On behalf of the German government, and often with co-funding from the EU, GIZ (Deutsche Gesellschaft fuer Internationale Zusammenarbeit)is committed to creating jobs and providing access to education and decent housing in the countries around Syria. Supporting refugees and the communities that offer them sanctuary is fundamental to our work. GIZ combines short-term aid, aimed at alleviating suffering, with medium-term and long-term infrastructural projects designed to increase the capacity of host countries to manage the crisis.
In northern Iraq, where more than a million displaced people and 250,000 Syrians have sought refuge since late 2014, GIZ is working on behalf of the German government to help these individuals regain a measure of control over their lives. Refugees and host communities are participating in a cash-for-work programme that provides a temporary income to cover basic needs. For the participants, the work is a welcome break from enforced passivity. Various employment options are available: road-building, school refurbishment and maintenance of sanitation systems.
Development cooperation is vital: it helps to create livelihoods and prospects for refugees in their new homes outside the war zones
The daily wage is skills-dependent and amounts to €20 to €30 for up to 50 days. The refugees can spend their wages on additional food for their families and school books for their children. To avoid social tensions the schemes always benefit the local community as well. This employment drive, initiated by the BMZ (the German Federal Ministry for Economic Cooperation and Development) and largely carried out by GIZ, reached 58,000 people in Iraq, Jordan, Lebanon and Turkey by 2016. With these broad-impact, short-term projects we are offering people hope and helping to create new prospects for their futures.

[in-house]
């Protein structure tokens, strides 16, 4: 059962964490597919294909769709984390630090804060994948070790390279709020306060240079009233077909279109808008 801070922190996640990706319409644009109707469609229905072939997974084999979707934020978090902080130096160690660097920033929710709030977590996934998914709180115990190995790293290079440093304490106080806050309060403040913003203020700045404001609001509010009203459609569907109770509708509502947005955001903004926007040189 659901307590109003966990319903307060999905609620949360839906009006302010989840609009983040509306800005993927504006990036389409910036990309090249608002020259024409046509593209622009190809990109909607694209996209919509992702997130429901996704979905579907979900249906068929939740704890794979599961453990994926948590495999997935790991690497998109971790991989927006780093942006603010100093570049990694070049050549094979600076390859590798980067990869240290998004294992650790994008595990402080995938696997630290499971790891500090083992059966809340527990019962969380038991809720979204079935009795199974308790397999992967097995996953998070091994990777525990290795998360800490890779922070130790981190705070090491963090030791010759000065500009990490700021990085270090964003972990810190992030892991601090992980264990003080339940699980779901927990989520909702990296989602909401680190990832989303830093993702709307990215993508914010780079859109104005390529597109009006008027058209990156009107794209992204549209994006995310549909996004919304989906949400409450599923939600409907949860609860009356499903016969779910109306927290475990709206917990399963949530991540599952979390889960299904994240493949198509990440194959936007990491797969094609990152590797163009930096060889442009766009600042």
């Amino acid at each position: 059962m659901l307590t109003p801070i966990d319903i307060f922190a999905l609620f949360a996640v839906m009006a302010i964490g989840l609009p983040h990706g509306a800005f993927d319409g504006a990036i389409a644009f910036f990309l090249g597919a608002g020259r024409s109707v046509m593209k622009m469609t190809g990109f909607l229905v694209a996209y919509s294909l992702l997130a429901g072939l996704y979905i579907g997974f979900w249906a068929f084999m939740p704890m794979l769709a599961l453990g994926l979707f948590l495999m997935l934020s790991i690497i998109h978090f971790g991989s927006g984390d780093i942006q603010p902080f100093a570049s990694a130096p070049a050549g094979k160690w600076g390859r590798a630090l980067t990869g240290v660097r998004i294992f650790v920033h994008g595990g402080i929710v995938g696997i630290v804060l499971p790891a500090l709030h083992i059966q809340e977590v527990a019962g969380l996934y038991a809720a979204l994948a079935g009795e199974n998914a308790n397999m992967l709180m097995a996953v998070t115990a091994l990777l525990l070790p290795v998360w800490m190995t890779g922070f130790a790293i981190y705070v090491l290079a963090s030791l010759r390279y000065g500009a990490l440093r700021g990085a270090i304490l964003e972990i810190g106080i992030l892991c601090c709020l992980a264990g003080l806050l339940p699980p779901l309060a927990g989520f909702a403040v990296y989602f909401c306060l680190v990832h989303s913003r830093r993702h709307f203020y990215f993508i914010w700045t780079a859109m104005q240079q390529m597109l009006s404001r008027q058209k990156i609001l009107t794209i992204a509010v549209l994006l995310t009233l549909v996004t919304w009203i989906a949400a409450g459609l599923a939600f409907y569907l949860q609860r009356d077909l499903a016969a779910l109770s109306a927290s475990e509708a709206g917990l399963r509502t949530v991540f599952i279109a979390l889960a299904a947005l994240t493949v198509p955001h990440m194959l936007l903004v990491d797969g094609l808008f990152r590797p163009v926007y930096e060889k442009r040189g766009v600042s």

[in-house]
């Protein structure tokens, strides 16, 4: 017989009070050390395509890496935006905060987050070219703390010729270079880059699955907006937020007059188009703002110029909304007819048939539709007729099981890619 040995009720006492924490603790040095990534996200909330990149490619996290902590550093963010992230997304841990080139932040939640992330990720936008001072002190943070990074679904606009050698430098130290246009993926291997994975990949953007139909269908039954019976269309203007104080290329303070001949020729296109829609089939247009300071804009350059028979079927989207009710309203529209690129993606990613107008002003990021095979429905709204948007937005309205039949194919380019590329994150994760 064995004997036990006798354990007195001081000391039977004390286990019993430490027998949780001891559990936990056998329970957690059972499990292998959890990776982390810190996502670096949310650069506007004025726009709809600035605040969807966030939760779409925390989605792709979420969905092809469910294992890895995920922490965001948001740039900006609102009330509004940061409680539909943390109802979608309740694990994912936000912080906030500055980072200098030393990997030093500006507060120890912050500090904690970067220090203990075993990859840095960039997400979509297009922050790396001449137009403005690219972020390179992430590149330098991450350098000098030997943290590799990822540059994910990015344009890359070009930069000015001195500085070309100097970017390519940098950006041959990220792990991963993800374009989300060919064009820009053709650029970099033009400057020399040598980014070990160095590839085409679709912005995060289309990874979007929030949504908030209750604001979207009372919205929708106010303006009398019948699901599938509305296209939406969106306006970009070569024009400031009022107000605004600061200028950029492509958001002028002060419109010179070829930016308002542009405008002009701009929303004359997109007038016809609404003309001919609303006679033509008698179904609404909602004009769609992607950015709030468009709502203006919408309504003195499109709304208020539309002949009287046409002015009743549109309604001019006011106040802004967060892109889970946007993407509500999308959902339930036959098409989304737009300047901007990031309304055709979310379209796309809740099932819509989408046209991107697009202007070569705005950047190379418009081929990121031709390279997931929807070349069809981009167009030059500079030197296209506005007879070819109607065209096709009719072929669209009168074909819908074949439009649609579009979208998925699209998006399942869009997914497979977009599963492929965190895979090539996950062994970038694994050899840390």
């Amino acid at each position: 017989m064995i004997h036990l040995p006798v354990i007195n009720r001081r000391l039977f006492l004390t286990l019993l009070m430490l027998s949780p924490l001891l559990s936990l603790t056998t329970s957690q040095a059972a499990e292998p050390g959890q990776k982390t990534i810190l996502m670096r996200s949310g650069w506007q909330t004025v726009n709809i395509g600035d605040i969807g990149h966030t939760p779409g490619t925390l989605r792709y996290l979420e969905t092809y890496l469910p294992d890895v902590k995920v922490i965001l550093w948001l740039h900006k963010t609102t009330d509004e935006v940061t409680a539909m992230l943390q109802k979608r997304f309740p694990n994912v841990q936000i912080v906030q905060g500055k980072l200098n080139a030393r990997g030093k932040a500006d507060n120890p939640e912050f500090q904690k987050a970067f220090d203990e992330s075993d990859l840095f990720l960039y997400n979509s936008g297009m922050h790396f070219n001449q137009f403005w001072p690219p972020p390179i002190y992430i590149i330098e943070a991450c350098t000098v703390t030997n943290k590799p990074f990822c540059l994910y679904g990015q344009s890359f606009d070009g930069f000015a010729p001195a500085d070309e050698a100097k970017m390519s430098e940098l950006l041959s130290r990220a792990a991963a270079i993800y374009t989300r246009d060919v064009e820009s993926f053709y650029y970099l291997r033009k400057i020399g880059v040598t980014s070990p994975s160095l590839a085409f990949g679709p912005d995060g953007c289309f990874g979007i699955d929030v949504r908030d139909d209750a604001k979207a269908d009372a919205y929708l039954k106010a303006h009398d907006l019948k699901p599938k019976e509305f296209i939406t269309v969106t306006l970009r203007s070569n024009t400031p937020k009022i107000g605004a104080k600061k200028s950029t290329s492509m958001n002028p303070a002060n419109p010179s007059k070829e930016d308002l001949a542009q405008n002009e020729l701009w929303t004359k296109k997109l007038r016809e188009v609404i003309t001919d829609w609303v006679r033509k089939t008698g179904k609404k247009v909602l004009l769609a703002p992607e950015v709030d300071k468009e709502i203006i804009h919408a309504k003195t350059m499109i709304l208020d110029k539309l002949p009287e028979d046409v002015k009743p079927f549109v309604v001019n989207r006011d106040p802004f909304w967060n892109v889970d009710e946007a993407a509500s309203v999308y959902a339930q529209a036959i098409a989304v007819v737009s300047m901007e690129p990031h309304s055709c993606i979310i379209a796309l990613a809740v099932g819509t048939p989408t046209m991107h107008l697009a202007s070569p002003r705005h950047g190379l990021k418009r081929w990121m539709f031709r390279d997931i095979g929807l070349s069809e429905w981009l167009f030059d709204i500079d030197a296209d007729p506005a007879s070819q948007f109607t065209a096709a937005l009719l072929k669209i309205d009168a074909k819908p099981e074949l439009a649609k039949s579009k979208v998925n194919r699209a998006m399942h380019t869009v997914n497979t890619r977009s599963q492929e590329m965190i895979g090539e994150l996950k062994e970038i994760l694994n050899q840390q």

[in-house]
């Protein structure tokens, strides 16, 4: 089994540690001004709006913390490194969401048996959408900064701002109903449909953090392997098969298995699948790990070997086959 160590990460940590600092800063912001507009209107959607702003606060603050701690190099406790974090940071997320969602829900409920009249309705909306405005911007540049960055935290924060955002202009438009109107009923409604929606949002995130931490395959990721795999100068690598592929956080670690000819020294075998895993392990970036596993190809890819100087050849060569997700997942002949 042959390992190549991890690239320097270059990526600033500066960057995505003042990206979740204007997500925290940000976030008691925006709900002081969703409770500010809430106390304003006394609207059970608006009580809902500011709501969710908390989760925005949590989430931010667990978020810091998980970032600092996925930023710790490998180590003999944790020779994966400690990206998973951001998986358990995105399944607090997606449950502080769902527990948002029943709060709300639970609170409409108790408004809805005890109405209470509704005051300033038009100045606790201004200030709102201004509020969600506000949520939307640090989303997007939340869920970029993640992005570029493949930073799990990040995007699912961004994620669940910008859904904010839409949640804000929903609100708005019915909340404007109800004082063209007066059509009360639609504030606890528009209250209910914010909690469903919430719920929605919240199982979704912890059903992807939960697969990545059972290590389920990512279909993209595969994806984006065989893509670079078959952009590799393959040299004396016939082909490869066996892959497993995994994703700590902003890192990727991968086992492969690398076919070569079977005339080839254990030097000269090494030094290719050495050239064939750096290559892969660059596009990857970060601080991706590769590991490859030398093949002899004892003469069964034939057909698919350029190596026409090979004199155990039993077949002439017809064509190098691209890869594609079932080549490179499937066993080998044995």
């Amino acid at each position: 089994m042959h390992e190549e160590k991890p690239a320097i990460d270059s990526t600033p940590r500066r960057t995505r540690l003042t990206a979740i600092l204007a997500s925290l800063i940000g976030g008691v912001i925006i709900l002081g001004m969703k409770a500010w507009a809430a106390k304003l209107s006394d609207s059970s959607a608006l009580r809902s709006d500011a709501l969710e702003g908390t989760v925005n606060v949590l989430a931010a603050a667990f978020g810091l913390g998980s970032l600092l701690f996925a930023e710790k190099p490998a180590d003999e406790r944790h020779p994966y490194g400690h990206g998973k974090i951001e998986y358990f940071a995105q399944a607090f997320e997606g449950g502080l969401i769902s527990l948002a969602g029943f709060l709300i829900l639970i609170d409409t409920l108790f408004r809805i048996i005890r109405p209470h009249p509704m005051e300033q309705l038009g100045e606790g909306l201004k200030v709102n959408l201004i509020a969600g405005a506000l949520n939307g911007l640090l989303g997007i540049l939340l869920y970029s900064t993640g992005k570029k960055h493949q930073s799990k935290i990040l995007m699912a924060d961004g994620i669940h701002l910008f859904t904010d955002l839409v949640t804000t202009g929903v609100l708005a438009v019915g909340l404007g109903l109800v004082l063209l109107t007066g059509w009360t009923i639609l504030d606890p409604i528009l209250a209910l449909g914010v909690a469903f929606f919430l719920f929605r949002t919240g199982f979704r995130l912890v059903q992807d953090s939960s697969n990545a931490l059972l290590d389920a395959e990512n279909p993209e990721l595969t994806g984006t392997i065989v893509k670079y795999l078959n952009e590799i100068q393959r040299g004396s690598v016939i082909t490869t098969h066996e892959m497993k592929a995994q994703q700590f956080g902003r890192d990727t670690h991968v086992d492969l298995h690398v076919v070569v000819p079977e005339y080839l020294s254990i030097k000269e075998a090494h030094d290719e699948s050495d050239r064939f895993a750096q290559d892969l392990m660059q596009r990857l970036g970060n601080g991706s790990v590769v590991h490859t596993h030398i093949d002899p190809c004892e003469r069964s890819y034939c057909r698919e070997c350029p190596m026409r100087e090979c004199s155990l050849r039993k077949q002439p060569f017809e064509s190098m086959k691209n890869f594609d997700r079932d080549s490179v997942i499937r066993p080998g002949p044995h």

As well as rapid measures to improve living conditions, psychosocial support has a vital role to play. Refugees on the move are extremely vulnerable, with few defences against sexual assault, extortion or physical violence. GIZ supports them as they deal with these traumatic experiences. In northern Iraq community centres have been set up in refugee camps to offer mental health services and counselling. They have already reached around 250,000 people, helping them to gradually rebuild their lives.
In the medium to long term, further capacity-building in these countries will be essential, with many of them still engaged in their own development processes. On behalf of the German government, we have been working for many years in water-poor Jordan, providing access to clean water and raising awareness of the need to use this vital resource sparingly. Partly because of our cooperation with local partners, Jordan was better equipped to manage the arrival of the Syrian refugees.
Our cooperation has also helped to mitigate the social conflicts that can arise when large numbers of refugees place increased pressure on this already-scarce resource. Much of Jordan’s precious water is lost because its supply network is in a poor state of repair. Making a virtue of necessity, we have invested in training plumbers. So far around 300 Syrian refugees and Jordanian women have completed the training programme, which has encouraged them to build their own future.
These small, innovative and inspirational projects have a vital role to play. But long-term engagement is also needed to offer brighter prospects for people in the crisis region around Syria. And this is precisely the purpose of development cooperation: to make a sustainable investment in the future.
IMAGE CREDIT: radekprocyk/Bigstock